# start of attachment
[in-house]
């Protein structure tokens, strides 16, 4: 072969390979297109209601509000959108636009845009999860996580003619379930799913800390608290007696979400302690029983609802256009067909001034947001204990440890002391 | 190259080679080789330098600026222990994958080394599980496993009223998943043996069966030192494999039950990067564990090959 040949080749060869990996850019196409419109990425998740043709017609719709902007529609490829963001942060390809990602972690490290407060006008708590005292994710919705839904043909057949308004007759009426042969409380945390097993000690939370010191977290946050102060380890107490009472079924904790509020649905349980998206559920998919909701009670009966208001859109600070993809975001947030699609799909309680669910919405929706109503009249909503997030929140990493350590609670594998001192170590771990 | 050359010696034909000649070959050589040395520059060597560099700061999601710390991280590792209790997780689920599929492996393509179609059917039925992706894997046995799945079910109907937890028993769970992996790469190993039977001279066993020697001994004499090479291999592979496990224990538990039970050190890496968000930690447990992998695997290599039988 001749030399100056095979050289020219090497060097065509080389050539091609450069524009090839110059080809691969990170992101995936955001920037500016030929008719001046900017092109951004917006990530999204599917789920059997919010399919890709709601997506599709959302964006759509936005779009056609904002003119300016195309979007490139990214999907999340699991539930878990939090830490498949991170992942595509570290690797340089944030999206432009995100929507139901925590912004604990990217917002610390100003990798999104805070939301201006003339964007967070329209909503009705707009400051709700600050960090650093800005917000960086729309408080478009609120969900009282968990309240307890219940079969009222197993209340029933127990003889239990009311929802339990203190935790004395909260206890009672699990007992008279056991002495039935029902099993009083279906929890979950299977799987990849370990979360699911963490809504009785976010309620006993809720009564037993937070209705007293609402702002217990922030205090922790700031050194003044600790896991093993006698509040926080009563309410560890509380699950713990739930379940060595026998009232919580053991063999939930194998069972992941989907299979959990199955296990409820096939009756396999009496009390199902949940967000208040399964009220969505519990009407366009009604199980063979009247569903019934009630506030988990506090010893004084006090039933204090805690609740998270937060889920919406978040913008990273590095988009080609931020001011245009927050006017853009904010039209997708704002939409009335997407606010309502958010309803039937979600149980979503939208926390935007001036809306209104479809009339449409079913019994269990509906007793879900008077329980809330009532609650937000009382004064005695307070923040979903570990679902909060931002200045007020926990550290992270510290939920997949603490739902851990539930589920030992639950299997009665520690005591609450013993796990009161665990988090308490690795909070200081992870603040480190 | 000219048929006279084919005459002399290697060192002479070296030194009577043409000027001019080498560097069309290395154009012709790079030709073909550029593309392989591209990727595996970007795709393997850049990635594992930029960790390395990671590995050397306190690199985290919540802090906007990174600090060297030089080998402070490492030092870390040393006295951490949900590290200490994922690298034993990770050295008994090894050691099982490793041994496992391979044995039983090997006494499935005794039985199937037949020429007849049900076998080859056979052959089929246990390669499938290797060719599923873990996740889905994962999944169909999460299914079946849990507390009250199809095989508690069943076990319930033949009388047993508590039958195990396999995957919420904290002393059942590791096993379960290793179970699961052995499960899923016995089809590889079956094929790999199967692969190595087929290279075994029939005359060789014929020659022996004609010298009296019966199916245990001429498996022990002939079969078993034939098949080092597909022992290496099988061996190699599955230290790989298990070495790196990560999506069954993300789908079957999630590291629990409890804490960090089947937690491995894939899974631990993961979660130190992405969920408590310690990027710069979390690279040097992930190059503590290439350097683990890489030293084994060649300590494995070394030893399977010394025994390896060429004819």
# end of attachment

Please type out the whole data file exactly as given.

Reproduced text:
[in-house]
């Protein structure tokens, strides 16, 4: 072969390979297109209601509000959108636009845009999860996580003619379930799913800390608290007696979400302690029983609802256009067909001034947001204990440890002391 | 190259080679080789330098600026222990994958080394599980496993009223998943043996069966030192494999039950990067564990090959 040949080749060869990996850019196409419109990425998740043709017609719709902007529609490829963001942060390809990602972690490290407060006008708590005292994710919705839904043909057949308004007759009426042969409380945390097993000690939370010191977290946050102060380890107490009472079924904790509020649905349980998206559920998919909701009670009966208001859109600070993809975001947030699609799909309680669910919405929706109503009249909503997030929140990493350590609670594998001192170590771990 | 050359010696034909000649070959050589040395520059060597560099700061999601710390991280590792209790997780689920599929492996393509179609059917039925992706894997046995799945079910109907937890028993769970992996790469190993039977001279066993020697001994004499090479291999592979496990224990538990039970050190890496968000930690447990992998695997290599039988 001749030399100056095979050289020219090497060097065509080389050539091609450069524009090839110059080809691969990170992101995936955001920037500016030929008719001046900017092109951004917006990530999204599917789920059997919010399919890709709601997506599709959302964006759509936005779009056609904002003119300016195309979007490139990214999907999340699991539930878990939090830490498949991170992942595509570290690797340089944030999206432009995100929507139901925590912004604990990217917002610390100003990798999104805070939301201006003339964007967070329209909503009705707009400051709700600050960090650093800005917000960086729309408080478009609120969900009282968990309240307890219940079969009222197993209340029933127990003889239990009311929802339990203190935790004395909260206890009672699990007992008279056991002495039935029902099993009083279906929890979950299977799987990849370990979360699911963490809504009785976010309620006993809720009564037993937070209705007293609402702002217990922030205090922790700031050194003044600790896991093993006698509040926080009563309410560890509380699950713990739930379940060595026998009232919580053991063999939930194998069972992941989907299979959990199955296990409820096939009756396999009496009390199902949940967000208040399964009220969505519990009407366009009604199980063979009247569903019934009630506030988990506090010893004084006090039933204090805690609740998270937060889920919406978040913008990273590095988009080609931020001011245009927050006017853009904010039209997708704002939409009335997407606010309502958010309803039937979600149980979503939208926390935007001036809306209104479809009339449409079913019994269990509906007793879900008077329980809330009532609650937000009382004064005695307070923040979903570990679902909060931002200045007020926990550290992270510290939920997949603490739902851990539930589920030992639950299997009665520690005591609450013993796990009161665990988090308490690795909070200081992870603040480190 | 000219048929006279084919005459002399290697060192002479070296030194009577043409000027001019080498560097069309290395154009012709790079030709073909550029593309392989591209990727595996970007795709393997850049990635594992930029960790390395990671590995050397306190690199985290919540802090906007990174600090060297030089080998402070490492030092870390040393006295951490949900590290200490994922690298034993990770050295008994090894050691099982490793041994496992391979044995039983090997006494499935005794039985199937037949020429007849049900076998080859056979052959089929246990390669499938290797060719599923873990996740889905994962999944169909999460299914079946849990507390009250199809095989508690069943076990319930033949009388047993508590039958195990396999995957919420904290002393059942590791096993379960290793179970699961052995499960899923016995089809590889079956094929790999199967692969190595087929290279075994029939005359060789014929020659022996004609010298009296019966199916245990001429498996022990002939079969078993034939098949080092597909022992290496099988061996190699599955230290790989298990070495790196990560999506069954993300789908079957999630590291629990409890804490960090089947937690491995894939899974631990993961979660130190992405969920408590310690990027710069979390690279040097992930190059503590290439350097683990890489030293084994060649300590494995070394030893399977010394025994390896060429004819």